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Ironing Coffee Filters; No Starch Needed!

What I should be doing!
When I teach angles or the properties of circles, I find that most children have difficulty cutting out a true circle (even with a blackline).  I have resorted to purchasing cheap coffee filters (not the cone shaped ones) and ironing them flat....much to my chagrin as sometimes these take precedence over my ironing husband's shirts. You can iron several filters at one time, and once they are ironed, they form excellent ready-made circles. Here are some of the ways you can teach angles using these circles.

1) Introduce the fact that each and every circle contains 360 degrees.

2) Have the students fold their coffee filter in half. Discuss that this is a straight angle. Ask, “How many degrees does it contain if it is one-half of a circle?” (180 degrees)

3) Have the students fold the coffee filter one more time, into fourths. Talk about this angle being called a right angle and that it contains 90 degrees. Ask, "What fractional part of a circle is this?"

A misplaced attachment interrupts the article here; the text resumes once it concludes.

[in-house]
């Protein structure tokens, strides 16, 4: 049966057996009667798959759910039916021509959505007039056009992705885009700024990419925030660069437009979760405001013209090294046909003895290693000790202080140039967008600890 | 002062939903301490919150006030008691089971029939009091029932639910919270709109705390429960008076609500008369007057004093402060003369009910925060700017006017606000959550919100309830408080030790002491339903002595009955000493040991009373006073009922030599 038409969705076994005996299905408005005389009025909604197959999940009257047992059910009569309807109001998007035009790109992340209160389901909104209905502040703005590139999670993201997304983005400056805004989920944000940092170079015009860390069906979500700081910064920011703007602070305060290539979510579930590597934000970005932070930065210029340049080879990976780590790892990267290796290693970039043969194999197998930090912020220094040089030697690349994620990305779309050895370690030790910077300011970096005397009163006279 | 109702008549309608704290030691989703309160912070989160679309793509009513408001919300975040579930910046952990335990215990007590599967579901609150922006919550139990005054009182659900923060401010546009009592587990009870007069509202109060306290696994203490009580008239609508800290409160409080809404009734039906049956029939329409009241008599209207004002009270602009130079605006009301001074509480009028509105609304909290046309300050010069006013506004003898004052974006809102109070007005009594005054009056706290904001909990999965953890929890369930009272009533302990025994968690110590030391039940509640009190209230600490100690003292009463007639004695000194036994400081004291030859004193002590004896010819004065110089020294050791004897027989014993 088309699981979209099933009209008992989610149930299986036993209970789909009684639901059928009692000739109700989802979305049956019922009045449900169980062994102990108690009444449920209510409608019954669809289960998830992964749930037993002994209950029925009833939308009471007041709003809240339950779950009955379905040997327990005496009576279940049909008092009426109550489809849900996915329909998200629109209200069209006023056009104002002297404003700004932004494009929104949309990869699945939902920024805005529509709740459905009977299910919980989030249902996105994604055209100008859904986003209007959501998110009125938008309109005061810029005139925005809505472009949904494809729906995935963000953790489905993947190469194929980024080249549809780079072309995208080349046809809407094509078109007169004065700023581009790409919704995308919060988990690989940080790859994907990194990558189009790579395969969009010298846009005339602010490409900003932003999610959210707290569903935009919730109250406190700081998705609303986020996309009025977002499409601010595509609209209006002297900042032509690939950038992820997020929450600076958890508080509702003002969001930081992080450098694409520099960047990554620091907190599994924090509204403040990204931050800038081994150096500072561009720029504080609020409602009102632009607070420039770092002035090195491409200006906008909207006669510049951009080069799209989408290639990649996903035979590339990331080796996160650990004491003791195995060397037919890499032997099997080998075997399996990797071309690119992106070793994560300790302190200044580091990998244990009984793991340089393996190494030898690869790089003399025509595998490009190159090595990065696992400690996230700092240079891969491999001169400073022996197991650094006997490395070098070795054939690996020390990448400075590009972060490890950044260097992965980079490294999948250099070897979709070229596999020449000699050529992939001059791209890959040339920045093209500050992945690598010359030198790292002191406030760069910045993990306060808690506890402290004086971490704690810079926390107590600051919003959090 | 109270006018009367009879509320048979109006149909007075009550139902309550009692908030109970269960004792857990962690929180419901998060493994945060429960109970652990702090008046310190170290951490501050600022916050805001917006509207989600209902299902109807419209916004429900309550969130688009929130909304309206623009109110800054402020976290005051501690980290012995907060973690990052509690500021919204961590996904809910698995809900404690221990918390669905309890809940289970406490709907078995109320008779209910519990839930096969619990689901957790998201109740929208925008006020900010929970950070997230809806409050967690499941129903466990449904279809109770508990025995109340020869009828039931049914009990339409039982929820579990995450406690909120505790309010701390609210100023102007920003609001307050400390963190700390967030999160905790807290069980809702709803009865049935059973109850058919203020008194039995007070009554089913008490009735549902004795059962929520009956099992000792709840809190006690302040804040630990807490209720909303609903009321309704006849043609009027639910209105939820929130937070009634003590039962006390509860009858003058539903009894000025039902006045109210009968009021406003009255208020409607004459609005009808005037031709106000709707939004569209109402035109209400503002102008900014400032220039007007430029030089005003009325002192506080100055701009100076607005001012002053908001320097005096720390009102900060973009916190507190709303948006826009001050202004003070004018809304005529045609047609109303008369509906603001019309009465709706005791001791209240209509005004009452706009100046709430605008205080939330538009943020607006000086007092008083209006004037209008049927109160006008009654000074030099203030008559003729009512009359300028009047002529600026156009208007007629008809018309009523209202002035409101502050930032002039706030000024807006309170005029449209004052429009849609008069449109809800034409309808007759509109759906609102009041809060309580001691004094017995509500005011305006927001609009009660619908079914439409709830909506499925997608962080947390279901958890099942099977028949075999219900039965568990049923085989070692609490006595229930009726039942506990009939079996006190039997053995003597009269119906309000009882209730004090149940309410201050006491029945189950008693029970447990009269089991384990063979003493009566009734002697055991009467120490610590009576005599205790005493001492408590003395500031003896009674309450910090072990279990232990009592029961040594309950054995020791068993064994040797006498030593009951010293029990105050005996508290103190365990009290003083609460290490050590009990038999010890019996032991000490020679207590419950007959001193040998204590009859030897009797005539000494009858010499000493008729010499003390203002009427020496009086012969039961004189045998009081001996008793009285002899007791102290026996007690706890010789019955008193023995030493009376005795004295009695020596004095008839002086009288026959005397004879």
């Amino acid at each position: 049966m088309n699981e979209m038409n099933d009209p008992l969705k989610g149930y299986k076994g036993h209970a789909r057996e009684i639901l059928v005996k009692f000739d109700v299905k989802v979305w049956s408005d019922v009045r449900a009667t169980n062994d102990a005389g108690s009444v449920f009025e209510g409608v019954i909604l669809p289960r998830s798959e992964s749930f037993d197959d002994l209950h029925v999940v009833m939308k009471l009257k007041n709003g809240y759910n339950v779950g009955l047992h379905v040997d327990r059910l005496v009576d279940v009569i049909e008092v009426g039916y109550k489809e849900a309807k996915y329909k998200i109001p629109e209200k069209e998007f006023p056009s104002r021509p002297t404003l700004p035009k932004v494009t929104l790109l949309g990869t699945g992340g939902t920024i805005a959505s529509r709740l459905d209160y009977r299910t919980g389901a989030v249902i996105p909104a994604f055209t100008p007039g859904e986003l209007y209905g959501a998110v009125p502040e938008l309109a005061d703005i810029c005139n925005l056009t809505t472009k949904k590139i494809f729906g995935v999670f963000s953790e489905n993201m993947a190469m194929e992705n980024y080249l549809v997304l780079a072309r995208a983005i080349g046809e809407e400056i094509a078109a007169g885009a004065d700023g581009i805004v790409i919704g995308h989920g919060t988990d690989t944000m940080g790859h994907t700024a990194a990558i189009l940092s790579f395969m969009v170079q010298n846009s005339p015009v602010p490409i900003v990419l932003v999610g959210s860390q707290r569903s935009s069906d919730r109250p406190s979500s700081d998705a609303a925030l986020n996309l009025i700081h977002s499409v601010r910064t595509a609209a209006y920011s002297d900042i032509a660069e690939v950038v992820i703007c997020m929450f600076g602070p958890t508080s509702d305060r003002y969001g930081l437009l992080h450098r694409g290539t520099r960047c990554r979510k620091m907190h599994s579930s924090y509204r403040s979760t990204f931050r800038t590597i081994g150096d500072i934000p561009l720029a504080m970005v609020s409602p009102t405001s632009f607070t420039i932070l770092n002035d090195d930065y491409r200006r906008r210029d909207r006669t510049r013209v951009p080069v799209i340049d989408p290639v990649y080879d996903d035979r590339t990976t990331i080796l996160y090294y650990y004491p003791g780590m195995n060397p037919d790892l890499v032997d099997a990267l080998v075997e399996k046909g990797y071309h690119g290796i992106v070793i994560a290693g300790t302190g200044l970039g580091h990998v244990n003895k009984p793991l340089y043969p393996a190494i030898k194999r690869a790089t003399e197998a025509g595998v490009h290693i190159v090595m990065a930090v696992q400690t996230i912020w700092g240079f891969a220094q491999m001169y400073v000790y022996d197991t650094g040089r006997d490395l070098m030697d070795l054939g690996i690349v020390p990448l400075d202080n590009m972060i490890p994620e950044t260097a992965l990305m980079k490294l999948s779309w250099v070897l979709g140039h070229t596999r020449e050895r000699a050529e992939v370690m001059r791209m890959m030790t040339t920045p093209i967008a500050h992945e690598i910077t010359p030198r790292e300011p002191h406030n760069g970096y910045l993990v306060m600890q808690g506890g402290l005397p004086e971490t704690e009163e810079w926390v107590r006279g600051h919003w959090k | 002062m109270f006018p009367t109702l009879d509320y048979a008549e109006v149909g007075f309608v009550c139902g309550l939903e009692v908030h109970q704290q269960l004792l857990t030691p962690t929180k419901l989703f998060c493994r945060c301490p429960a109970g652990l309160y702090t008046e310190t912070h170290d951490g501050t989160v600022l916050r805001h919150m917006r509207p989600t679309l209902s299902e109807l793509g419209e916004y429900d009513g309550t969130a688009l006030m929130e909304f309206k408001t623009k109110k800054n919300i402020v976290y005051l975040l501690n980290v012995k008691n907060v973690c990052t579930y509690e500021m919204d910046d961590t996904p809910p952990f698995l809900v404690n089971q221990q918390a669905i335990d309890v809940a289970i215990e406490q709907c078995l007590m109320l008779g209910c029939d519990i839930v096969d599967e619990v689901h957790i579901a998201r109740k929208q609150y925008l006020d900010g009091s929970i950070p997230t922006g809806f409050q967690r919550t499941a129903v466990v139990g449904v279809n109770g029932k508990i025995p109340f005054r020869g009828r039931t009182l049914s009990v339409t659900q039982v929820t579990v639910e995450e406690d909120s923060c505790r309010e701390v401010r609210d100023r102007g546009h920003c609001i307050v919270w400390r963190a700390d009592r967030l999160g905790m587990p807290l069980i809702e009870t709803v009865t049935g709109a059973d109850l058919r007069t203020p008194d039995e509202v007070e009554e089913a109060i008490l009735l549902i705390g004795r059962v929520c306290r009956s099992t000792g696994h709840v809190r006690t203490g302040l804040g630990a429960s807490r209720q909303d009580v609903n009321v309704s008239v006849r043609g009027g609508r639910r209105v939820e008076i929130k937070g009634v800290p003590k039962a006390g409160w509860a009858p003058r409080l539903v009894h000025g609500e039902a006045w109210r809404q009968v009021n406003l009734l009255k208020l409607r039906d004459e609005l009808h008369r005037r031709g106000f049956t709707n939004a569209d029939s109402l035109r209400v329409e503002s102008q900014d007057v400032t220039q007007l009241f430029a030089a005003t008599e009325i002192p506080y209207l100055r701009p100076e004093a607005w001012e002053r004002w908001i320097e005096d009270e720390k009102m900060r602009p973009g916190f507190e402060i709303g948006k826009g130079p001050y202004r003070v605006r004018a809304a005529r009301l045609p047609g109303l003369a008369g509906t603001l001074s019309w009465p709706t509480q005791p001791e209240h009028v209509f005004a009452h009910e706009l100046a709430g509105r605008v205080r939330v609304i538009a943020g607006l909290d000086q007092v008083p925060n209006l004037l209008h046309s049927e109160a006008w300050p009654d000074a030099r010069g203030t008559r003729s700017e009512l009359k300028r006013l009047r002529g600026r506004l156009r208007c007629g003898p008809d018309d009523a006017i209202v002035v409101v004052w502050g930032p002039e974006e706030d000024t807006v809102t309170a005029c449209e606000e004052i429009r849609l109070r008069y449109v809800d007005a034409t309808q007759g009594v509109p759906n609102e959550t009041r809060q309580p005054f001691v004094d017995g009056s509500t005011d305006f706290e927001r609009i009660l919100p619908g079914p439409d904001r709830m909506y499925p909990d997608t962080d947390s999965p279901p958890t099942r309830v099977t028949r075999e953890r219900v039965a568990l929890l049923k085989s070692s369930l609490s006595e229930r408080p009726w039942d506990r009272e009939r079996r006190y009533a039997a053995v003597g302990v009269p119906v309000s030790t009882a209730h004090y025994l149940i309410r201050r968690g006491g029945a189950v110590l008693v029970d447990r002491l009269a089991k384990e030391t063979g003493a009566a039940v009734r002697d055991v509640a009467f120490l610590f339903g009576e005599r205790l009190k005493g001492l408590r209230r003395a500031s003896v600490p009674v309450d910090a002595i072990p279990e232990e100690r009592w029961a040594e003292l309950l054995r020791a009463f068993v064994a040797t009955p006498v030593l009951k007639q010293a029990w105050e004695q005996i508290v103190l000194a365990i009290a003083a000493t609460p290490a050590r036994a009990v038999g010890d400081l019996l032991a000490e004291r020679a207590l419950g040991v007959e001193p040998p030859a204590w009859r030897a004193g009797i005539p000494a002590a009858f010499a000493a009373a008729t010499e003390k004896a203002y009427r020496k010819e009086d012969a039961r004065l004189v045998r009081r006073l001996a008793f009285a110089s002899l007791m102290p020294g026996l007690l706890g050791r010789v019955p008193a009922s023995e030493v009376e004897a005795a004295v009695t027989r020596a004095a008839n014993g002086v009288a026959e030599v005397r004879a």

4) Have the students use this fourth of a circle to locate places in the classroom where it will fit (e.g. the corner of their desk, a corner of a book, a corner of the board).

5) Explain that these corners are right angles and without right angles, we would live in a crooked world. Nothing would be straight!

Linking Math and Literature for Older Students

Read Sir Cumference and the First Round Table (A Math Adventure) by Cindy Neuschwander. This is a story about a clever knight of King Arthur’s named Sir Cumference. By using ideas offered by the knight’s wife, Lady Di of Ameter, and his son, Radius, King Arthur finds
Angles Resource
the perfect shape for his table. Basic geometric vocabulary involving circles (circumference, radius, and diameter) is introduced. Her book can be found on my bookshelf at the bottom of this blog page. Click on the book for more information.

Want more hands-on ideas for teaching angles? Check out Angles: Hands-On Geometry Activities.